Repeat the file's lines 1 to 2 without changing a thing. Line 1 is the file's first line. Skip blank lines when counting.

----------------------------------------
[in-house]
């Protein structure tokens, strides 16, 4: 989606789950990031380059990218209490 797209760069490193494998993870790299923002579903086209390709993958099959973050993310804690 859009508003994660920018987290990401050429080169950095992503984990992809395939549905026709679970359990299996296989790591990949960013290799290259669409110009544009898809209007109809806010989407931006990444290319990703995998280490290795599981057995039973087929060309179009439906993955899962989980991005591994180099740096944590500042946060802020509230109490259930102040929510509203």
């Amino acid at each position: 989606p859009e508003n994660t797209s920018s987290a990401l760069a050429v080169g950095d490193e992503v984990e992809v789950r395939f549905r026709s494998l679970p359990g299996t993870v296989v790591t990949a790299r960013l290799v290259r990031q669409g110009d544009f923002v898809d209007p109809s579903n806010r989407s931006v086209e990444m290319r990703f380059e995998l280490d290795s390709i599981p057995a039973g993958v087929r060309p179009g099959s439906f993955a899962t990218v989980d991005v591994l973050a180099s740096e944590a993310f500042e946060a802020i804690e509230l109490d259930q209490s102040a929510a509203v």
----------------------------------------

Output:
[in-house]
């Protein structure tokens, strides 16, 4: 989606789950990031380059990218209490 797209760069490193494998993870790299923002579903086209390709993958099959973050993310804690 859009508003994660920018987290990401050429080169950095992503984990992809395939549905026709679970359990299996296989790591990949960013290799290259669409110009544009898809209007109809806010989407931006990444290319990703995998280490290795599981057995039973087929060309179009439906993955899962989980991005591994180099740096944590500042946060802020509230109490259930102040929510509203």